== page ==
Top 5 Motorcycle Myths Debunked

Motorcycling is quite a common phenomenon these days. In fact, two-wheelers have become almost synonymous with motorcycles. Yet, there are numerous myths surrounding this mode of commute, some ancient and some others recent. Inexperienced riders and cynics of the trade mostly believe in such myths, but there are even ably-experienced riders who find them hard to shake off. I’ll list the five of the top myths surrounding motorcycles.

Rugged and cool – the reason why bikers wear black leather: Black leather does make you look cool, but that doesn’t imply the reason why bikers wear them. At least most don’t wear black leather to look cool, some wannabes do though. It is when a biker falls off his/her ride at a considerable speed that leather comes to the aid. It prevents the friction occurring between the biker’s body and the road, eventually protecting the biker from a grievous injury. And leather jackets usually come in black!

Motorcycles are best for short-rides and regular commutes: This is normally the perception of the general public. They believe that long distances call for a car since it is relatively and apparently faster and safer. And you can dump your heavy luggage anywhere in the vehicle. Motorcycles do in fact look like they were not made for long distance travel, and you need to carry a limited amount of luggage on one. But that doesn’t mar the fact that motorcycles can travel virtually anywhere on the planet, regardless the distance. Traveling long distances on a motorcycle is called touring. With the ever-increasing technology, motorcycles have become faster and safer than the ancient ones. An experienced biker may take you 100 miles in better time than a chauffeur, and with your bones intact.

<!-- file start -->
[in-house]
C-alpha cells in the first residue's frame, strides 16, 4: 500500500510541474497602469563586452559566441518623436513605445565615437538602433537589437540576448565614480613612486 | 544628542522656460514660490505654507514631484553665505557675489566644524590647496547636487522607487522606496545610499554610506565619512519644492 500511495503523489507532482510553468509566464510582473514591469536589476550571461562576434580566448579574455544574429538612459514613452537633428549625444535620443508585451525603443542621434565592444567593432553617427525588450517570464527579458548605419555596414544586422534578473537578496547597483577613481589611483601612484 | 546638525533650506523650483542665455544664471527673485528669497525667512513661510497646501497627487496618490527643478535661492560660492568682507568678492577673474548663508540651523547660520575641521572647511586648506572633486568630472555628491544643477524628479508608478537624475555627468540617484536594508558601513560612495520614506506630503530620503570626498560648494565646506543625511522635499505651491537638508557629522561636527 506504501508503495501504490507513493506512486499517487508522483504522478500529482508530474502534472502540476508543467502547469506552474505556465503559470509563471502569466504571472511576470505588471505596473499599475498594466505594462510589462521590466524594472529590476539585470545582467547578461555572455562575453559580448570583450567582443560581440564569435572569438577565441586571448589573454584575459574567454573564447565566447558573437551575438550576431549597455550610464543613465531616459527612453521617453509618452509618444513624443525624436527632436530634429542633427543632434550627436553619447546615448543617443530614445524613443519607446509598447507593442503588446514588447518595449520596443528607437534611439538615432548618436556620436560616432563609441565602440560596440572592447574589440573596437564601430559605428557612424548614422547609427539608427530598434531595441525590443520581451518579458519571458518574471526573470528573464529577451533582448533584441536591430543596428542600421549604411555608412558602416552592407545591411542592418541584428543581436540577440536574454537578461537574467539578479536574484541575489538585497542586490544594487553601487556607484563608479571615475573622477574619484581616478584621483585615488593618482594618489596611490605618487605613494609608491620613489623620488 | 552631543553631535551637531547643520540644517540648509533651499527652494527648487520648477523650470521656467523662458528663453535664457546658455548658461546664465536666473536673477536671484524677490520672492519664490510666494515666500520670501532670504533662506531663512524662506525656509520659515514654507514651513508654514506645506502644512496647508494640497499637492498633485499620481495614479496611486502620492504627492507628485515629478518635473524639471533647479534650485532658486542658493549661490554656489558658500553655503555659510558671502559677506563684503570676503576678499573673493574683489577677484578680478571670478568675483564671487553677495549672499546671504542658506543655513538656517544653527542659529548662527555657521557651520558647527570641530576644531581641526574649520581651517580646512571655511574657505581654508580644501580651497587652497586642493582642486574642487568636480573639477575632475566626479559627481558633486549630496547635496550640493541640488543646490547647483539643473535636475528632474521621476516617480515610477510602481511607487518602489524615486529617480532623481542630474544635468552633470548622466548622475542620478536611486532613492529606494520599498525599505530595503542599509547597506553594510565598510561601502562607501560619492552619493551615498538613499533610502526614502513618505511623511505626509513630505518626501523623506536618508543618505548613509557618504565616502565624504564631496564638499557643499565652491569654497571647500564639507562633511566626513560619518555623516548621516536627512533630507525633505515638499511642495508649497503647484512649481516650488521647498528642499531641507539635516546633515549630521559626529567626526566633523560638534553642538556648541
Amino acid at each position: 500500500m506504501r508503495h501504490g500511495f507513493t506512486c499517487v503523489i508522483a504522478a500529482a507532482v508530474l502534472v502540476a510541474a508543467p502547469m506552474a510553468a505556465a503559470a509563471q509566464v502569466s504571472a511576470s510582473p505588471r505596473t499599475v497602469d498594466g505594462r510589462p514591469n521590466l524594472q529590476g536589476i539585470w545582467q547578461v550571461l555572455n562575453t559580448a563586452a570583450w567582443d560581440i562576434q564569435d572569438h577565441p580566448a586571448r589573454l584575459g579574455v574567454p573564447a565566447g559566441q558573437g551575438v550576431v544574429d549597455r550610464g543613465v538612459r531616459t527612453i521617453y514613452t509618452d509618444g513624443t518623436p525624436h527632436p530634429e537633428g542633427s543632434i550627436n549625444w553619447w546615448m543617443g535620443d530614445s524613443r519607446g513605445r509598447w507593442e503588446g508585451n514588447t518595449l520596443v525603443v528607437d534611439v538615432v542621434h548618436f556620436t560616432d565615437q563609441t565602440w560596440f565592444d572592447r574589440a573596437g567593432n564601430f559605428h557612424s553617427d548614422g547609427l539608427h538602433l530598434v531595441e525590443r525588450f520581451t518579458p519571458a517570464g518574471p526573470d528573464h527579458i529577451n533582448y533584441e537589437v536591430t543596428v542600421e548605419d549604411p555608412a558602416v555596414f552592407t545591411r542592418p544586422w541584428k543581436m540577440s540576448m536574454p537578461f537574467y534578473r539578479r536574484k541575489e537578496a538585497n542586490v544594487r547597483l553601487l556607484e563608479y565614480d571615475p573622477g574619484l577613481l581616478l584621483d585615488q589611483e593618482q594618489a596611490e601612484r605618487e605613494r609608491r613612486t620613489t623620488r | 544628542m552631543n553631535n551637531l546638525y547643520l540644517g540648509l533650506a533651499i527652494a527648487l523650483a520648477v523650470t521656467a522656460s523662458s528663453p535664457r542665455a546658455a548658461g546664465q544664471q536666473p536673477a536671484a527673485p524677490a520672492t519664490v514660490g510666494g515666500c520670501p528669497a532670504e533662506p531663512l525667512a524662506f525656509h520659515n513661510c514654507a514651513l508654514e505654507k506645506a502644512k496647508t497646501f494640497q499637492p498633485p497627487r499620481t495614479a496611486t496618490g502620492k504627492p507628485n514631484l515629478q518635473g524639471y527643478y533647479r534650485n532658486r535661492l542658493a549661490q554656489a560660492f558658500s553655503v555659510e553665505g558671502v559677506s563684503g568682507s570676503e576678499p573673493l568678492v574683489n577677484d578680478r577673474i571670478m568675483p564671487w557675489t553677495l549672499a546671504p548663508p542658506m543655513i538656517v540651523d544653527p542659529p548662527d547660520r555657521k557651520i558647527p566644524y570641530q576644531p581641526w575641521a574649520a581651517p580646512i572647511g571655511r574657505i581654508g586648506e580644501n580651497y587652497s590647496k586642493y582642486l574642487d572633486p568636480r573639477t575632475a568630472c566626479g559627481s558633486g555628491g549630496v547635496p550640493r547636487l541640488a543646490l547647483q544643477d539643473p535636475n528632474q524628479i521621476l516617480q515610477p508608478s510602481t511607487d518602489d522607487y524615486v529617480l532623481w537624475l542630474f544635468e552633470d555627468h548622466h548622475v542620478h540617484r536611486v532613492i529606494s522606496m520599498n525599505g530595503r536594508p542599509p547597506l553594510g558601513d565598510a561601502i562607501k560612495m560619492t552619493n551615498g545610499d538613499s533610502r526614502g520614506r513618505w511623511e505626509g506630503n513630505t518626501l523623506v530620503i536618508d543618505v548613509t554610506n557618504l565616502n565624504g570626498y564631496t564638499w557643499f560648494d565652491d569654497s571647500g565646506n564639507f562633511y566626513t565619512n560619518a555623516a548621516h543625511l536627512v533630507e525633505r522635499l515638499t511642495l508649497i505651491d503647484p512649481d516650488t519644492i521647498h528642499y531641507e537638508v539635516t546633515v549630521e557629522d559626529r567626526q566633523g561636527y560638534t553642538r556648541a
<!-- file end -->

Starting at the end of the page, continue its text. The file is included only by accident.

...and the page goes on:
Front brakes are a liability, unless you are an experienced biker: This is the advice of the less experienced bikers to the starters in the trade. They think that the front brakes are dangerous for a first-timer. But did you know that more than 70 percent of the stopping power of the bike is in the front brake? Reputed motorcycle training institutes recommend hitting both the front and the rear brakes while halting. Putting all the pressure on the rear brake while stopping the bike may result in skidding of the rear tire. In such a case, it is recommended to keep the brake pedal pressed in order to avoid an accident.

Harley-Davidson gave birth to the first motorcycle: The three geniuses behind the world of Harley-Davidson, William Harley, and Arthur and Walter Davidson though may be widely regarded as pioneers of the motorcycle, are certainly not the inventors of the first motorcycle. Gottlieb Daimler, a German inventor, was the first to attach Otto’s four-stroke internal combustion engine to a bicycle frame, thus creating the first ever gas-powered motorcycle. A steam-powered motorcycle was invented many decades before, by one Sylvester Roper. He was the first person to attach a steam engine to a bicycle. Harley-Davidson (formed in 1903) went on to enhance this idea and currently demands the greatest respect in the world of motorcycling.